Some action hero… I’m getting chased by dogs like some raggedy-ass house thief, he thought. For the second time.
Yuri slammed through the store door and ducked behind the nearest counter, certain the dogs were hot on his heels. He brought Sasha to bear and spied Kaspar out of the corner of his eye; the tattooed byki was kneeling by a window, covering the street with his nasty little submachine gun.
“Thank you Saint Strelok,” Yuri wheezed. He breathed in through his nose, trying to steady his hammering heart. Waiting.
Nothing happened. No dogs charged through the door. Not even one.
Yuri cuffed sweat from his eyes, the blood from his lip and chin.
Gleb leaned over. “Are you hit? Did you get bit?”
Yuri shook his head, gulped a deep breath. “Where – – where are the dogs?” he croaked.
“Still out there,” Kaspar replied tightly.
“What? What are they doing?”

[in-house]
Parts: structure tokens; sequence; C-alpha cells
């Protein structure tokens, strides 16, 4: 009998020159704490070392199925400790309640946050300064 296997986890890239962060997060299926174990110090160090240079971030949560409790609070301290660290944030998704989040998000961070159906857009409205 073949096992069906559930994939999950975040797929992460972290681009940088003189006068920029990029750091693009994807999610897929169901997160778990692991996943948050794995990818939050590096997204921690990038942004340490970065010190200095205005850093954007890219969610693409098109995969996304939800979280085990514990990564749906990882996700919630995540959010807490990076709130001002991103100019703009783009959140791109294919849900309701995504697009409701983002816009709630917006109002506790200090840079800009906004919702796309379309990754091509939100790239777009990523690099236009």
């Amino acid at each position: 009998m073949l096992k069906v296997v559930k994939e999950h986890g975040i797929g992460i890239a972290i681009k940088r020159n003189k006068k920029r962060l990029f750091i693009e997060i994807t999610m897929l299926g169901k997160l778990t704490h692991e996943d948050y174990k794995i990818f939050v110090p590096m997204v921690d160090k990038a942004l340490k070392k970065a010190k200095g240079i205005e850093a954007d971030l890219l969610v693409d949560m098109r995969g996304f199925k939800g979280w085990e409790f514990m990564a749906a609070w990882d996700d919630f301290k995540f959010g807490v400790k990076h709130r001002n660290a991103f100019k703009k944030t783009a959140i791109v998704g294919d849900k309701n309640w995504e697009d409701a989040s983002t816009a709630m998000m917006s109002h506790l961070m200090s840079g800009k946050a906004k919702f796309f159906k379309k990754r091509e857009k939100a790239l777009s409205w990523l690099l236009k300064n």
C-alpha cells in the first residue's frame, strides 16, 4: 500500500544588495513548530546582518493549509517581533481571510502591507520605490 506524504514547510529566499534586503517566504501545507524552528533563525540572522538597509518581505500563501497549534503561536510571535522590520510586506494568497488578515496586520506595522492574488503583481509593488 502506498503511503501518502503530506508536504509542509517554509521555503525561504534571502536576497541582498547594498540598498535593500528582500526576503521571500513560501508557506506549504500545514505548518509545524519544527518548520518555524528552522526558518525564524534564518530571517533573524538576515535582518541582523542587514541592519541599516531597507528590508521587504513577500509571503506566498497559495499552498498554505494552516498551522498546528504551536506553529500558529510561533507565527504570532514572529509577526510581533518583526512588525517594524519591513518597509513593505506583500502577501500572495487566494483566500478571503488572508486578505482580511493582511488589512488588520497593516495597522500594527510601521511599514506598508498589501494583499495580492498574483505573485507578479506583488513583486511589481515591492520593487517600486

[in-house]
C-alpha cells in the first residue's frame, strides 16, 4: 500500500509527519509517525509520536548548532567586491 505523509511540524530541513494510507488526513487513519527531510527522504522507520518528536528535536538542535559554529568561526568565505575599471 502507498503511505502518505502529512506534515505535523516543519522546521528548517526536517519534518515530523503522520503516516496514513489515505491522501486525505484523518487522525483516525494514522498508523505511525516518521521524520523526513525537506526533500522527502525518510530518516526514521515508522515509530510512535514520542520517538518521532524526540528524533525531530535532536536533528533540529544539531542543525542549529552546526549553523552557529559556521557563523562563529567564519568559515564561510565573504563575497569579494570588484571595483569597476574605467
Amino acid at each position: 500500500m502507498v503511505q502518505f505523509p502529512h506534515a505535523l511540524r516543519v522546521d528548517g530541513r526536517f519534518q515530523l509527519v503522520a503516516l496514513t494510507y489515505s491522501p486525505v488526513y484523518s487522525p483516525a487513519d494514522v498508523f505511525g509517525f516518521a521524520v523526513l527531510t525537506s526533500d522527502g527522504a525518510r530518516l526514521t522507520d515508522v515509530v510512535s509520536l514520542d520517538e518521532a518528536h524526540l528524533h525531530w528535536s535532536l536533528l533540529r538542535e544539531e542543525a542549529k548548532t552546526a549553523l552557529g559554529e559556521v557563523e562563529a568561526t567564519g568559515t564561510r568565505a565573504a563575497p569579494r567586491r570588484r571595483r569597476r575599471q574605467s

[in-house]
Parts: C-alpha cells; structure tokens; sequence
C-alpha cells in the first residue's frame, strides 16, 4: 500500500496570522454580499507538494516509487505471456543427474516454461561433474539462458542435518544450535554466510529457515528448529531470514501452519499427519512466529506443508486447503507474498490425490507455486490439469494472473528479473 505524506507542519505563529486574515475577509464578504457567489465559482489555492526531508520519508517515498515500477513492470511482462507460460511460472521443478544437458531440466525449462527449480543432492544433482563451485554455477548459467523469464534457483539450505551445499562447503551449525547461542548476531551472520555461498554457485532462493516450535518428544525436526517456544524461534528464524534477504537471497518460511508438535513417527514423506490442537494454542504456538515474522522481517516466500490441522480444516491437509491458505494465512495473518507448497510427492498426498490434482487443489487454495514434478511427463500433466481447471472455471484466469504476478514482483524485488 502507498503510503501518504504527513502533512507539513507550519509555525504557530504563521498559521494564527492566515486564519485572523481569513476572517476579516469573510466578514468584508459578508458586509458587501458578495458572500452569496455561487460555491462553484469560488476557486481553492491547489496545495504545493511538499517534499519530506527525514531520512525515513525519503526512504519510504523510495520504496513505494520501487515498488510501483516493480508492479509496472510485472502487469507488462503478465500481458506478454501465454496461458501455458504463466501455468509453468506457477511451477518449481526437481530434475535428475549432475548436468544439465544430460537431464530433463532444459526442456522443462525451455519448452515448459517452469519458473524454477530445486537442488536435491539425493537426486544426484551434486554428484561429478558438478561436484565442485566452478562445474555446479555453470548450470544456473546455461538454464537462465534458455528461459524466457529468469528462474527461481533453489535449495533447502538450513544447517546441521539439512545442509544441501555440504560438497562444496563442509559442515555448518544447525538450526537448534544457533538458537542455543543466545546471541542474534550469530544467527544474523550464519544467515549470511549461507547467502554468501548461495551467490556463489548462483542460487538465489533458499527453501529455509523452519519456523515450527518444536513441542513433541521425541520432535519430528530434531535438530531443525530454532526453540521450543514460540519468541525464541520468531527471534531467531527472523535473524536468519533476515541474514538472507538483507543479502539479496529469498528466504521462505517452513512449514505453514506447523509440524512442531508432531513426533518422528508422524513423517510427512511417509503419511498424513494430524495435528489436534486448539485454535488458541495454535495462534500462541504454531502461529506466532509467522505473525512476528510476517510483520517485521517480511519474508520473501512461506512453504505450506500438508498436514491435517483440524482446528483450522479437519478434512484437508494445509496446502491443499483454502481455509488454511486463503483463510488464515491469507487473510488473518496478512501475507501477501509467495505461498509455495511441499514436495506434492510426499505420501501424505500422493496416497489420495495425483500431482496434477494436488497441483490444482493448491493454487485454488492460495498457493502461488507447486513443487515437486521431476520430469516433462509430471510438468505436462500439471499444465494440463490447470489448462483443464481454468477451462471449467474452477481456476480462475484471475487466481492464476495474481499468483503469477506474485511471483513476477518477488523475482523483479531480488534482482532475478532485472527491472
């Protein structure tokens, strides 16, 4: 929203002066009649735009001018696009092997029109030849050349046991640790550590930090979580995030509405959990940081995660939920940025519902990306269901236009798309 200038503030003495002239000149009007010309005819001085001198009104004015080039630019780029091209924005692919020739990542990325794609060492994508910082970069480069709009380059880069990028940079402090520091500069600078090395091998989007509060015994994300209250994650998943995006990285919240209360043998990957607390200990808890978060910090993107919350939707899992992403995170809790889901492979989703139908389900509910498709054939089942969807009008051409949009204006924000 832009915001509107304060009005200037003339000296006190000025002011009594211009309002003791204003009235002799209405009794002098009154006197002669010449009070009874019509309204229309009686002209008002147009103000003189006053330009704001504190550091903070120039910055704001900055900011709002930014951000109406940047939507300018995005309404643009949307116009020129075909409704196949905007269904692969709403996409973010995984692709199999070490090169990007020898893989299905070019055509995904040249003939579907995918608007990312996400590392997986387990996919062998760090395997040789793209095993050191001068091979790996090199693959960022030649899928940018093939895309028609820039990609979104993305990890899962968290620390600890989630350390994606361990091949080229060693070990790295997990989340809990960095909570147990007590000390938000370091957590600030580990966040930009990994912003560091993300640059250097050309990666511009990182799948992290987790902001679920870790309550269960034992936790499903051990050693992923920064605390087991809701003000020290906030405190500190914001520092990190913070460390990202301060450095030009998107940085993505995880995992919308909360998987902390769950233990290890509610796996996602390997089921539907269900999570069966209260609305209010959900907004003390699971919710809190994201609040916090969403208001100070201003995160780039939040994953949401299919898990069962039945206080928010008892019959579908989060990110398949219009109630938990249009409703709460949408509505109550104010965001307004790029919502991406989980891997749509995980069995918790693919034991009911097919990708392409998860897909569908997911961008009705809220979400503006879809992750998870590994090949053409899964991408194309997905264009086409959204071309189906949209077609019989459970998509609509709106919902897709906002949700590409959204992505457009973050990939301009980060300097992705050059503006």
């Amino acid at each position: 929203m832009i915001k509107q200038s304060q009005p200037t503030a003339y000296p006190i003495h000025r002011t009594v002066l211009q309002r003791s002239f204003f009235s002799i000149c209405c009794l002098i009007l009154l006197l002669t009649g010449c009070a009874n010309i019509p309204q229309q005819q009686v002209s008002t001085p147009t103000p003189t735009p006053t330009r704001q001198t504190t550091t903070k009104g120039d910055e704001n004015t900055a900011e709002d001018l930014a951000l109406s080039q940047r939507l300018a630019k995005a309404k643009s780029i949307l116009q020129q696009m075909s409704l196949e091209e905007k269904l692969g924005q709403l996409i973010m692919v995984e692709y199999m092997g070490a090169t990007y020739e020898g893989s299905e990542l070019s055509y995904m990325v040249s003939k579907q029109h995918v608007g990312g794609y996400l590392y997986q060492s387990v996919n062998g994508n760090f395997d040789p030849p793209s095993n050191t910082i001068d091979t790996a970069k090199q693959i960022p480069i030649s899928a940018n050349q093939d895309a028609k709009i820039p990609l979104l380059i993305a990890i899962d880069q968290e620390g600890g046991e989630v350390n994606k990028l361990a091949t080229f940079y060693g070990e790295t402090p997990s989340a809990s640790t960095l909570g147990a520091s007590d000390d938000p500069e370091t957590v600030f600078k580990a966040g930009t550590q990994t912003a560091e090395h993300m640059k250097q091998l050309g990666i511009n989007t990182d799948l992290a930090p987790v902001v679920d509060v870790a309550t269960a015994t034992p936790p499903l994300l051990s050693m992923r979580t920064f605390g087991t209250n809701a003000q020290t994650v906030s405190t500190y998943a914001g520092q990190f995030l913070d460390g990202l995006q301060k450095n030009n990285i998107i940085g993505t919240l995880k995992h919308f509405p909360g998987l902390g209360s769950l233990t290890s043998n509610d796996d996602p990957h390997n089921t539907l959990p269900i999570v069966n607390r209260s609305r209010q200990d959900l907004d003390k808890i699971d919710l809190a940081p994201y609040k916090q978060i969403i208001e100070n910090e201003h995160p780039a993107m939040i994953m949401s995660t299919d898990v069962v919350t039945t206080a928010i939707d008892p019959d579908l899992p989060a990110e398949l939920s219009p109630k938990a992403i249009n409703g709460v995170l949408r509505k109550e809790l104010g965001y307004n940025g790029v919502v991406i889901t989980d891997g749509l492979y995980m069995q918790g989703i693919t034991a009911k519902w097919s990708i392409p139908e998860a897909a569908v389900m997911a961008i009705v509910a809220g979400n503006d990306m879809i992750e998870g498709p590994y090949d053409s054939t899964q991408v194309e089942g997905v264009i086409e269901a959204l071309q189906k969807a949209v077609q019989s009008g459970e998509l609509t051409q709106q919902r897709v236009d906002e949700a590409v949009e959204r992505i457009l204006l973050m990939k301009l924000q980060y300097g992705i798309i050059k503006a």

Kaspar frowned. His brow furrowed in confusion. “Just – – just standing there. Looking at us.”
“Chto za chert?” Yuri muttered.
He peered over the counter and through the grimy window glass. Sure enough, a huge pack of dogs milled in front of the apartment on the other side of the street, seething with hunger and violence. But none of them stepped off the sidewalk.
Yuri stared. It’s like children at a swimming pool, standing at the edge of the deep end. No one wants to take the first plunge.
Even the Alpha wouldn’t cross. After a long minute, as if on command, the pack began to melt away. The dead and dying were left whimpering where they lay. The wounded began to limp or drag themselves away.
“Why didn’t they attack?” Yuri asked out loud.
“Holy shit, that was fucking outrageous,” Nikolai Sokolov shouted. “Did you see me? I shot those mutant bitches up. Bang, bang, bang. Die, you fucking dogs. Holy shit, I love this place.”
Nikolai Sokolov’s voice faded. Yuri didn’t care about the accountant. He didn’t bother to correct him, to respond, or even shave off a sliver of scorn at his boasting.
All he wanted to know was Why did the dogs stop?